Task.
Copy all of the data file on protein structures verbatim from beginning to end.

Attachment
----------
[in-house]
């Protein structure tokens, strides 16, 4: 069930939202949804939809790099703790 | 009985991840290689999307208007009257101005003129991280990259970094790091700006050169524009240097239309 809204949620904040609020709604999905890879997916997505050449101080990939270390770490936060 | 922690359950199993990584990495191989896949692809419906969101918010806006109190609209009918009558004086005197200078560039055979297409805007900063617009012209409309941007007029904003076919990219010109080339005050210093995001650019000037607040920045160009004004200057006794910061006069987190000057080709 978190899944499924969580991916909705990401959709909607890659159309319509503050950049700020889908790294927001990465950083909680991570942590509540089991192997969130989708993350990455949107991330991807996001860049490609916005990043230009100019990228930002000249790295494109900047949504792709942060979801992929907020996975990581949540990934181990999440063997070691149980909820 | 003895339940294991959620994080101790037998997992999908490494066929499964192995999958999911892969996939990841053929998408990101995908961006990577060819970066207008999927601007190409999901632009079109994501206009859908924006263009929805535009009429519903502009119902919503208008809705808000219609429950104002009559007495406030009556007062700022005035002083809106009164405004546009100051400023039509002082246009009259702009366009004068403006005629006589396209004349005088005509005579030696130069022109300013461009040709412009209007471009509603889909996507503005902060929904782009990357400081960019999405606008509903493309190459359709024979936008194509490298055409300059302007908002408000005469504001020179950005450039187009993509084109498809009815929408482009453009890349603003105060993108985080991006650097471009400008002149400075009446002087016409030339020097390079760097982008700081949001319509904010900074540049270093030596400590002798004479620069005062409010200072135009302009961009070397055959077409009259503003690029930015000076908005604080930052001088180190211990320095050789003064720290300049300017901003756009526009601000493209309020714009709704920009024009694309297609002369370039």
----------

[in-house]
């Protein structure tokens, strides 16, 4: 069930939202949804939809790099703790 | 009985991840290689999307208007009257101005003129991280990259970094790091700006050169524009240097239309 809204949620904040609020709604999905890879997916997505050449101080990939270390770490936060 | 922690359950199993990584990495191989896949692809419906969101918010806006109190609209009918009558004086005197200078560039055979297409805007900063617009012209409309941007007029904003076919990219010109080339005050210093995001650019000037607040920045160009004004200057006794910061006069987190000057080709 978190899944499924969580991916909705990401959709909607890659159309319509503050950049700020889908790294927001990465950083909680991570942590509540089991192997969130989708993350990455949107991330991807996001860049490609916005990043230009100019990228930002000249790295494109900047949504792709942060979801992929907020996975990581949540990934181990999440063997070691149980909820 | 003895339940294991959620994080101790037998997992999908490494066929499964192995999958999911892969996939990841053929998408990101995908961006990577060819970066207008999927601007190409999901632009079109994501206009859908924006263009929805535009009429519903502009119902919503208008809705808000219609429950104002009559007495406030009556007062700022005035002083809106009164405004546009100051400023039509002082246009009259702009366009004068403006005629006589396209004349005088005509005579030696130069022109300013461009040709412009209007471009509603889909996507503005902060929904782009990357400081960019999405606008509903493309190459359709024979936008194509490298055409300059302007908002408000005469504001020179950005450039187009993509084109498809009815929408482009453009890349603003105060993108985080991006650097471009400008002149400075009446002087016409030339020097390079760097982008700081949001319509904010900074540049270093030596400590002798004479620069005062409010200072135009302009961009070397055959077409009259503003690029930015000076908005604080930052001088180190211990320095050789003064720290300049300017901003756009526009601000493209309020714009709704920009024009694309297609002369370039």